In terms of decoration, many garments were decorated with cut-work—when portions of material were removed and replaced with needlework—or embroidery in colored silks or silver or gold thread (Cunnington 13-14). “Slashing” – symmetrical slashes that often revealed contrasting-colored fabric underneath – and “pinking”—smaller, shaped cuts—might also dapple a garment. Sir Walter Raleigh’s doublet (Fig. 6) is covered with decorative slashing that reveals a white lining; his cloak is sable-lined and the surface is encrusted with seed pearls.
Of course, a collar completed the outfit—in the form of either a falling band or a ruff. The lace-decorated falling band turned down over the collar of the doublet and is visible in a 1588 portrait by miniaturist Nicholas Hilliard (Fig. 7). The ruff, on the other hand, was starched and goffered for a fluted appearance (Cunnington 112). In the 1580s, the ruff was mid-sized (Fig. 8) or platter-sized (Fig. 9) and was usually worn closed (Cunnington 112).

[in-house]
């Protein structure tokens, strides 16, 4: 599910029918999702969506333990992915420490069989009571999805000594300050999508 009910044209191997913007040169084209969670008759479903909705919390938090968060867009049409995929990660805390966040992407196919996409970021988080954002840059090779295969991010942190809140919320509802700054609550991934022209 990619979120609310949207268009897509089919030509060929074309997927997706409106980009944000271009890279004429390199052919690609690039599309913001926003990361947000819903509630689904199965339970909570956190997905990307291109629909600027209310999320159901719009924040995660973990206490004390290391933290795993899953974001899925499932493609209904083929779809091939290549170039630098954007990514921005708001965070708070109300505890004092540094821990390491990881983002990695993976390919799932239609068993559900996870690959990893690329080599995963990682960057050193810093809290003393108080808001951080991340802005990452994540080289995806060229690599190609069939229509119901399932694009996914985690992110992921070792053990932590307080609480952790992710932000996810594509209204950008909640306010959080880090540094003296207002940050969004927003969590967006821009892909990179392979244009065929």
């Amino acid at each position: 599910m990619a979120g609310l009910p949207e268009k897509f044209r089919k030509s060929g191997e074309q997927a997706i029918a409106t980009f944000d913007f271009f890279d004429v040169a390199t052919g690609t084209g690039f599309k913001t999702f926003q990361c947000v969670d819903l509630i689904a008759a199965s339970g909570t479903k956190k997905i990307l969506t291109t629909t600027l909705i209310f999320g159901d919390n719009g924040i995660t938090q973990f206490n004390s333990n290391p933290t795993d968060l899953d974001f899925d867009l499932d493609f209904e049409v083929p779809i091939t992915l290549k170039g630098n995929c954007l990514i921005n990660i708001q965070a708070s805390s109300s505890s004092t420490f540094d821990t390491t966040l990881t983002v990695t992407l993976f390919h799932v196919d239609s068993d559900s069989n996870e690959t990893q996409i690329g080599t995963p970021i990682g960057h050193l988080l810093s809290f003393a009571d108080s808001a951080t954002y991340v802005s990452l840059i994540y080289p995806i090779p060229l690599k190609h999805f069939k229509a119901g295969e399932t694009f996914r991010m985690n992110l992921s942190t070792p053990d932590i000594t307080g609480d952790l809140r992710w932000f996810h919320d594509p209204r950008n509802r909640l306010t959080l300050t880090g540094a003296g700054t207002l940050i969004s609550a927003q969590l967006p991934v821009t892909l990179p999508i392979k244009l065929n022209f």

As is consistent with the rest of the century, children in the 1580s followed the fashions sported by their parents (Fig. 1). After a period of swaddling, young children—regardless of gender—wore skirted fashions, until around the age of six. At that point, boys experienced a rite of passage called “breeching,” wherein they received clothes in imitation of their father’s. As Anna Reynolds notes, “breeching” was a significant milestone, delineating the transition from the nursery, where women nurtured them, to a more adult world, full of masculine diversions (Reynolds, “Dressing Children”).
- Ashelford, Jane. A Visual History of Costume: The Sixteenth Century. London: Batsford, 1983. http://www.worldcat.org/oclc/748457696.
- Cunnington, C. Willett, and Phillis Cunnington. Handbook of English Costume in the Sixteenth Century. London: Faber and Faber, 1954. http://www.worldcat.org/oclc/362761.
- “Elizabeth I’s Proclamation Against Excess.” The British Library. Accessed July 23, 2019. https://www.bl.uk/learning/timeline/item126628.html.
- Frye, Susan. Pens and Needles: Women’s Textualities in Early Modern England. Material Texts. Philadelphia: University of Pennsylvania Press, 2010. http://www.worldcat.org/oclc/941085883.